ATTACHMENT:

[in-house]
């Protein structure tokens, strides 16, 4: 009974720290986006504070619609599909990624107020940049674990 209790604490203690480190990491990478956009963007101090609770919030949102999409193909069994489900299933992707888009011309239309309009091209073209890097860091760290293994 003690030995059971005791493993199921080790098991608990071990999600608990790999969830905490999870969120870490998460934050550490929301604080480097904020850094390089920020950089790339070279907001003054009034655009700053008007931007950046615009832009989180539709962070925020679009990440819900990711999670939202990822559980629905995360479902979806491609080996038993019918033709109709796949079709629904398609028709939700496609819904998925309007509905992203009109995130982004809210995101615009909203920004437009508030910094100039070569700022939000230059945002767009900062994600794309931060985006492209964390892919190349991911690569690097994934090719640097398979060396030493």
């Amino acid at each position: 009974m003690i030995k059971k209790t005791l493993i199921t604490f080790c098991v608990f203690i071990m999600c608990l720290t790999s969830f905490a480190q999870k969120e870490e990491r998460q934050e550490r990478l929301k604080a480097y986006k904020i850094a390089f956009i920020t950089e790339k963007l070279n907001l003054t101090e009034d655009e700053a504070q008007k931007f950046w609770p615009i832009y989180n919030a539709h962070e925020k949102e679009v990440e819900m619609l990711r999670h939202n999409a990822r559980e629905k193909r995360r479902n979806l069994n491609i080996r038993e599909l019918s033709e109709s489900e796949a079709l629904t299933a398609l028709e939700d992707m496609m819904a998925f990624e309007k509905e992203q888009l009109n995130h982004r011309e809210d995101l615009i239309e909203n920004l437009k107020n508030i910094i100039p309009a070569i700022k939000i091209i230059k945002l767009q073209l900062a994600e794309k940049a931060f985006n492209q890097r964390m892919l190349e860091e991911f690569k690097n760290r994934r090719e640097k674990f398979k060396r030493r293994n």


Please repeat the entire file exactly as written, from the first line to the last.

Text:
[in-house]
């Protein structure tokens, strides 16, 4: 009974720290986006504070619609599909990624107020940049674990 209790604490203690480190990491990478956009963007101090609770919030949102999409193909069994489900299933992707888009011309239309309009091209073209890097860091760290293994 003690030995059971005791493993199921080790098991608990071990999600608990790999969830905490999870969120870490998460934050550490929301604080480097904020850094390089920020950089790339070279907001003054009034655009700053008007931007950046615009832009989180539709962070925020679009990440819900990711999670939202990822559980629905995360479902979806491609080996038993019918033709109709796949079709629904398609028709939700496609819904998925309007509905992203009109995130982004809210995101615009909203920004437009508030910094100039070569700022939000230059945002767009900062994600794309931060985006492209964390892919190349991911690569690097994934090719640097398979060396030493």
């Amino acid at each position: 009974m003690i030995k059971k209790t005791l493993i199921t604490f080790c098991v608990f203690i071990m999600c608990l720290t790999s969830f905490a480190q999870k969120e870490e990491r998460q934050e550490r990478l929301k604080a480097y986006k904020i850094a390089f956009i920020t950089e790339k963007l070279n907001l003054t101090e009034d655009e700053a504070q008007k931007f950046w609770p615009i832009y989180n919030a539709h962070e925020k949102e679009v990440e819900m619609l990711r999670h939202n999409a990822r559980e629905k193909r995360r479902n979806l069994n491609i080996r038993e599909l019918s033709e109709s489900e796949a079709l629904t299933a398609l028709e939700d992707m496609m819904a998925f990624e309007k509905e992203q888009l009109n995130h982004r011309e809210d995101l615009i239309e909203n920004l437009k107020n508030i910094i100039p309009a070569i700022k939000i091209i230059k945002l767009q073209l900062a994600e794309k940049a931060f985006n492209q890097r964390m892919l190349e860091e991911f690569k690097n760290r994934r090719e640097k674990f398979k060396r030493r293994n």